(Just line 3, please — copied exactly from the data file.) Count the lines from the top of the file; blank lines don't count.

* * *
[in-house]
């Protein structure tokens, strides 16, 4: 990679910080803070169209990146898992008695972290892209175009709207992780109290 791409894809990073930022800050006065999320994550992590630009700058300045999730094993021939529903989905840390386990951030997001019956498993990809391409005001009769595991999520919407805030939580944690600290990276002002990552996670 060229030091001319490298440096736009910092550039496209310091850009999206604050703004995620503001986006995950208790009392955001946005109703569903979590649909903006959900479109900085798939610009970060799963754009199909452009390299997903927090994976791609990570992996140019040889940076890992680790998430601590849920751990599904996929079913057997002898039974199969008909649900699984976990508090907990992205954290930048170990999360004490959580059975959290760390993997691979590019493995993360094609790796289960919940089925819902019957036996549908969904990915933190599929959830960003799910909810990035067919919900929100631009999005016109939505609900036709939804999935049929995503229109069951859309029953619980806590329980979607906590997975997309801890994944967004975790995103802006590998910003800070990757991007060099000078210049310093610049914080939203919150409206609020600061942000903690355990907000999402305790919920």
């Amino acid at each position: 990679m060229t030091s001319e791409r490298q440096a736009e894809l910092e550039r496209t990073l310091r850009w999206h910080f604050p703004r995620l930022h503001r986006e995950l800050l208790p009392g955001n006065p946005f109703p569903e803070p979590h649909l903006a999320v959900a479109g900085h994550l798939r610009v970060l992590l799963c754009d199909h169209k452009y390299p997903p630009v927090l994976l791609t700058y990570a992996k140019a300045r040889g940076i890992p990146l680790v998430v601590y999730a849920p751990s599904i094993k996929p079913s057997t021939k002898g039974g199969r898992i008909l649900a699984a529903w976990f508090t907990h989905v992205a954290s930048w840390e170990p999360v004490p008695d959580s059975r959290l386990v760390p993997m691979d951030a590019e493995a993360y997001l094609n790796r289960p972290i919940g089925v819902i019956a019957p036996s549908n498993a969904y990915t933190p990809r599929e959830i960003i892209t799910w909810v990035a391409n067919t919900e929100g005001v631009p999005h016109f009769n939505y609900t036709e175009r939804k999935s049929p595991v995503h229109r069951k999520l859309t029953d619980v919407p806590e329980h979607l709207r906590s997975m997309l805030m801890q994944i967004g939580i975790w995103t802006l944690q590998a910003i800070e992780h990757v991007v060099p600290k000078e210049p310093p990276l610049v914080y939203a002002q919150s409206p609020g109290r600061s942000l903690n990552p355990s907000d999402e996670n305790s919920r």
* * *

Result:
């Amino acid at each position: 990679m060229t030091s001319e791409r490298q440096a736009e894809l910092e550039r496209t990073l310091r850009w999206h910080f604050p703004r995620l930022h503001r986006e995950l800050l208790p009392g955001n006065p946005f109703p569903e803070p979590h649909l903006a999320v959900a479109g900085h994550l798939r610009v970060l992590l799963c754009d199909h169209k452009y390299p997903p630009v927090l994976l791609t700058y990570a992996k140019a300045r040889g940076i890992p990146l680790v998430v601590y999730a849920p751990s599904i094993k996929p079913s057997t021939k002898g039974g199969r898992i008909l649900a699984a529903w976990f508090t907990h989905v992205a954290s930048w840390e170990p999360v004490p008695d959580s059975r959290l386990v760390p993997m691979d951030a590019e493995a993360y997001l094609n790796r289960p972290i919940g089925v819902i019956a019957p036996s549908n498993a969904y990915t933190p990809r599929e959830i960003i892209t799910w909810v990035a391409n067919t919900e929100g005001v631009p999005h016109f009769n939505y609900t036709e175009r939804k999935s049929p595991v995503h229109r069951k999520l859309t029953d619980v919407p806590e329980h979607l709207r906590s997975m997309l805030m801890q994944i967004g939580i975790w995103t802006l944690q590998a910003i800070e992780h990757v991007v060099p600290k000078e210049p310093p990276l610049v914080y939203a002002q919150s409206p609020g109290r600061s942000l903690n990552p355990s907000d999402e996670n305790s919920r």